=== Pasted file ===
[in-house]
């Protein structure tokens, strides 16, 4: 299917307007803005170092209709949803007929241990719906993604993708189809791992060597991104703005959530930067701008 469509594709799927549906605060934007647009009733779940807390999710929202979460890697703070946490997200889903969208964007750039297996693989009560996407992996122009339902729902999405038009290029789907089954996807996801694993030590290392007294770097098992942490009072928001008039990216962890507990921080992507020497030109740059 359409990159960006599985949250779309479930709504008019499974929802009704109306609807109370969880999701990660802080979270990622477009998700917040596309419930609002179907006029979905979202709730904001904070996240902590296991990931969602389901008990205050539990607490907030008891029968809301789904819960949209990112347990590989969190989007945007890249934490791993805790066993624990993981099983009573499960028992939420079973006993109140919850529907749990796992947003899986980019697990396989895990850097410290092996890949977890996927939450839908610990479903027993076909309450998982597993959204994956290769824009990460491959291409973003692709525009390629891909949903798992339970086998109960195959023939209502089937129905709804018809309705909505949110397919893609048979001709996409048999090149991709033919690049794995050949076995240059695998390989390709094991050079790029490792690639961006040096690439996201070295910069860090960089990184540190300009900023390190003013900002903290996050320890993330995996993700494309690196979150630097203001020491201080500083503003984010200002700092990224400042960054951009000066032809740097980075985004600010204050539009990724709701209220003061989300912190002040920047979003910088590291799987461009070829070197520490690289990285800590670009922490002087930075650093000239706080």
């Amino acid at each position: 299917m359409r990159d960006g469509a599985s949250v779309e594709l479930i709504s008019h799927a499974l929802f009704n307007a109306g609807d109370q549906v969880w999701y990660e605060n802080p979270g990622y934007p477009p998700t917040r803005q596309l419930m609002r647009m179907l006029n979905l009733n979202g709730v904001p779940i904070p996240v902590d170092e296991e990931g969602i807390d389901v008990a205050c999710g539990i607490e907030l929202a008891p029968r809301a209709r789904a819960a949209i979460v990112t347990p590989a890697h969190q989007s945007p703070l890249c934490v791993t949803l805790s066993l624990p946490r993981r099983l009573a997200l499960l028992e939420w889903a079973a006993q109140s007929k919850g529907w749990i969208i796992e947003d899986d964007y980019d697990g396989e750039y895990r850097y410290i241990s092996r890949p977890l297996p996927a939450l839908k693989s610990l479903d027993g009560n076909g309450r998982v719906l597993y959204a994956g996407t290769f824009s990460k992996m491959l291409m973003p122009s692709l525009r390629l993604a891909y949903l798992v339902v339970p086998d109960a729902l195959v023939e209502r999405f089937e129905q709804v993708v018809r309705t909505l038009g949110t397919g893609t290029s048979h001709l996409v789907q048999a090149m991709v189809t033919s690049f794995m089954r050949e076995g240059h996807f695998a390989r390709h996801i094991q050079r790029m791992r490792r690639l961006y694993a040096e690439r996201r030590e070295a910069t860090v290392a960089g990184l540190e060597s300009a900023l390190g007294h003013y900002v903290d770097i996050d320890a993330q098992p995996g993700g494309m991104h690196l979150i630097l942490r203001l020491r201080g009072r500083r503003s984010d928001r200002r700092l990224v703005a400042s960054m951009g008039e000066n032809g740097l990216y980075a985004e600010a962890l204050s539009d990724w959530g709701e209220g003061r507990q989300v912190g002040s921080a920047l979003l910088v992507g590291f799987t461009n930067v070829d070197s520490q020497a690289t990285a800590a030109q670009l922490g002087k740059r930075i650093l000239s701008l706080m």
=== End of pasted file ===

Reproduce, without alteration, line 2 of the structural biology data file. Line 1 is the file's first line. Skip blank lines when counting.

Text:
């Protein structure tokens, strides 16, 4: 299917307007803005170092209709949803007929241990719906993604993708189809791992060597991104703005959530930067701008 469509594709799927549906605060934007647009009733779940807390999710929202979460890697703070946490997200889903969208964007750039297996693989009560996407992996122009339902729902999405038009290029789907089954996807996801694993030590290392007294770097098992942490009072928001008039990216962890507990921080992507020497030109740059 359409990159960006599985949250779309479930709504008019499974929802009704109306609807109370969880999701990660802080979270990622477009998700917040596309419930609002179907006029979905979202709730904001904070996240902590296991990931969602389901008990205050539990607490907030008891029968809301789904819960949209990112347990590989969190989007945007890249934490791993805790066993624990993981099983009573499960028992939420079973006993109140919850529907749990796992947003899986980019697990396989895990850097410290092996890949977890996927939450839908610990479903027993076909309450998982597993959204994956290769824009990460491959291409973003692709525009390629891909949903798992339970086998109960195959023939209502089937129905709804018809309705909505949110397919893609048979001709996409048999090149991709033919690049794995050949076995240059695998390989390709094991050079790029490792690639961006040096690439996201070295910069860090960089990184540190300009900023390190003013900002903290996050320890993330995996993700494309690196979150630097203001020491201080500083503003984010200002700092990224400042960054951009000066032809740097980075985004600010204050539009990724709701209220003061989300912190002040920047979003910088590291799987461009070829070197520490690289990285800590670009922490002087930075650093000239706080």